BRIAN TODD, CNN CORRESPONDENT: Wolf, the National Security Agency is so secretive that even its name was kept from the public for many years. So getting at its methodology is very difficult from the outside.

Still, some who have been on the inside were able to give us a window into the NSA's eavesdropping techniques.

(BEGIN VIDEOTAPE)

TODD (voice-over): Experts say anytime the National Security Agency decides to eavesdrop, the investigation is highly sophisticated.

GEORGE BAUREIS, FORMER FBI COUNTERTERROR AGENT: It truly is the cream of the crop of technology, in terms of their capability to listen to anything, anywhere, at any time.

TODD: Former FBI counter-terror agent George Baureis worked extensively with NSA for years. Baureis and other experts say there are essentially two ways to monitor a suspect's communications. One is the more traditional method of planting listening devices.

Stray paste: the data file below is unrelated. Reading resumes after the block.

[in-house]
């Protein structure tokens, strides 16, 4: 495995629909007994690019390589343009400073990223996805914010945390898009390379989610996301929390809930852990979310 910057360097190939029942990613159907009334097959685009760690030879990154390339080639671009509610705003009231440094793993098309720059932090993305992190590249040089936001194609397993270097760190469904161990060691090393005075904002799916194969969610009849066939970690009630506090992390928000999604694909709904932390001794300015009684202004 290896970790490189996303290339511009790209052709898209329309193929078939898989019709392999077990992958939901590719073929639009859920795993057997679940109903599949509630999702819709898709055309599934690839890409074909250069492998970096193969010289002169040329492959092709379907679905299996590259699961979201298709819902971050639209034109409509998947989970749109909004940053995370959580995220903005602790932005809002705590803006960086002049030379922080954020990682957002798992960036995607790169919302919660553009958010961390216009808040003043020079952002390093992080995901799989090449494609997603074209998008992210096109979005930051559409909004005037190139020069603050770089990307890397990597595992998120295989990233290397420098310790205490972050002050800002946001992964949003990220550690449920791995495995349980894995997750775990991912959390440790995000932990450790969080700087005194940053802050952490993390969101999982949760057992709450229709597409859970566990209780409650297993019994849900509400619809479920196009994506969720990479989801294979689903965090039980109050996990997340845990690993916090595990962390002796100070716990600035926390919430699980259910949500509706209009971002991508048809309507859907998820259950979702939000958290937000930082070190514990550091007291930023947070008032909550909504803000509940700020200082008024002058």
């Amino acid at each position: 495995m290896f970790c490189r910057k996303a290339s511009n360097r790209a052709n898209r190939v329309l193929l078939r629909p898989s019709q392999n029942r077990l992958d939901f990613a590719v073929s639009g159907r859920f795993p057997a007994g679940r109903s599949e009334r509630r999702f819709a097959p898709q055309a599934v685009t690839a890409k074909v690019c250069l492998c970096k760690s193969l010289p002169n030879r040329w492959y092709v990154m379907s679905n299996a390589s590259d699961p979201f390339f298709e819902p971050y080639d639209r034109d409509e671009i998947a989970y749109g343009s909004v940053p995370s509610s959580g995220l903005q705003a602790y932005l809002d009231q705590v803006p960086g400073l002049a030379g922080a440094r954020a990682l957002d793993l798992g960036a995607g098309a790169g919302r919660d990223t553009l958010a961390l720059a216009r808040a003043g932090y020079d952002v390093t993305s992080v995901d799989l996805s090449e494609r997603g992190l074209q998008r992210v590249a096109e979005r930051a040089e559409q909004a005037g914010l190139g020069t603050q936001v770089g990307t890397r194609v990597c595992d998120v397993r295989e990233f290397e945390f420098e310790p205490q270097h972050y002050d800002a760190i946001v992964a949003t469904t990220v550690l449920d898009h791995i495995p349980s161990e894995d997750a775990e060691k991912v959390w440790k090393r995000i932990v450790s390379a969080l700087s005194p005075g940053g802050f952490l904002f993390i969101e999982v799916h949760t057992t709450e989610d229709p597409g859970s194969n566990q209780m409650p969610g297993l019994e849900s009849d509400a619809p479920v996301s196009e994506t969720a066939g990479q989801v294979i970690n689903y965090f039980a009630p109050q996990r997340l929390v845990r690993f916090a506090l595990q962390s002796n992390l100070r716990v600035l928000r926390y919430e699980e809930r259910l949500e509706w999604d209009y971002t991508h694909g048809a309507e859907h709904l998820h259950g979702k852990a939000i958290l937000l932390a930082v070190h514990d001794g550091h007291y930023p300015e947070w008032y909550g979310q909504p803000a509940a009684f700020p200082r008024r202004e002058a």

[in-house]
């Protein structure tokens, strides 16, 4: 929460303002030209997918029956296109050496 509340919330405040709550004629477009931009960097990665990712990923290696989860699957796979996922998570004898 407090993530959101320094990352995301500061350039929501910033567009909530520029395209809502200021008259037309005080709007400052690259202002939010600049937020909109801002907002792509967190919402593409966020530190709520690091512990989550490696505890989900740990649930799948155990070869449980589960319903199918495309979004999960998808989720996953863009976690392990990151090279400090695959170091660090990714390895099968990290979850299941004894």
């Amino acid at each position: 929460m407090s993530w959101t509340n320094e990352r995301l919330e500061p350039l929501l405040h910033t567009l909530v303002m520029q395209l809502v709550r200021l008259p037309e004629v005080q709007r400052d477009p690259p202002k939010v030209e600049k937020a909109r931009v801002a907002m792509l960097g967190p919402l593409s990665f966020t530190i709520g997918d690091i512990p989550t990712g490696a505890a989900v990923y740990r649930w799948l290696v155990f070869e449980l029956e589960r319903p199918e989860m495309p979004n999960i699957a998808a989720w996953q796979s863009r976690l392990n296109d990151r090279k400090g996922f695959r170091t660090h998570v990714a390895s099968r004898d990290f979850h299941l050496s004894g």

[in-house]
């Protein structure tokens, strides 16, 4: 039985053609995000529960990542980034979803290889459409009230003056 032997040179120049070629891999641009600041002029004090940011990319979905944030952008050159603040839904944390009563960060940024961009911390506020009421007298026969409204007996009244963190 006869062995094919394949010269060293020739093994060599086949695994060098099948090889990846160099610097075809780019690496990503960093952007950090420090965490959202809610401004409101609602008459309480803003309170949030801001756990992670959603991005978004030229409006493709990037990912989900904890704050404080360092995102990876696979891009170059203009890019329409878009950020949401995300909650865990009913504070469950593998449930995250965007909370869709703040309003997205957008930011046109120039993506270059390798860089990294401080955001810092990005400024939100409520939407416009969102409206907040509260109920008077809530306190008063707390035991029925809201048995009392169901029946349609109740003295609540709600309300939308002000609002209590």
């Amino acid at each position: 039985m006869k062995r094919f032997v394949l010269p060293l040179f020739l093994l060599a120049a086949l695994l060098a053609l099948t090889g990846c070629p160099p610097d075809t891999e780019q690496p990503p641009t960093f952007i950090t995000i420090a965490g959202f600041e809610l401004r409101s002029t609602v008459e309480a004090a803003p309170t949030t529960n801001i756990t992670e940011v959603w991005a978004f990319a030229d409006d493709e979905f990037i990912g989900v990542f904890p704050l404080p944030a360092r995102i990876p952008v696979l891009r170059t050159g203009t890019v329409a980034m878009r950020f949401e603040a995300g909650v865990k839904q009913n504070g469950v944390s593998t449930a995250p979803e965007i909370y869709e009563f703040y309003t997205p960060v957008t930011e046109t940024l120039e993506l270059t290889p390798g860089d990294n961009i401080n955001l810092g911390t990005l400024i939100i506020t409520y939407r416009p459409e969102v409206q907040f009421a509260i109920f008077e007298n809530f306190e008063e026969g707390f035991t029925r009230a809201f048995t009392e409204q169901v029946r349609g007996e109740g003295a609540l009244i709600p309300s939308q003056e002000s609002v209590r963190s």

BAUREIS: Then the other type of eavesdropping would be, basically, intercepts that are coming from open air space, that are going through satellite communications, or actually targeting of databases.

TODD: In this age, cell phones and other telephone signals can be monitored by satellites. And a former NSA employee says the networks that operate cell phones and computers have built capabilities into them that allow intelligence agencies to monitor calls and e-mails.

The NSA can use one of its sophisticated satellites to pick up a call then send the signal down to one of the various NSA listening posts around the world. But James Bamford, author of two definitive books on the NSA, says communications can also be monitored using microwave frequencies or by tapping undersea cables.

Then an NSA analyst takes over.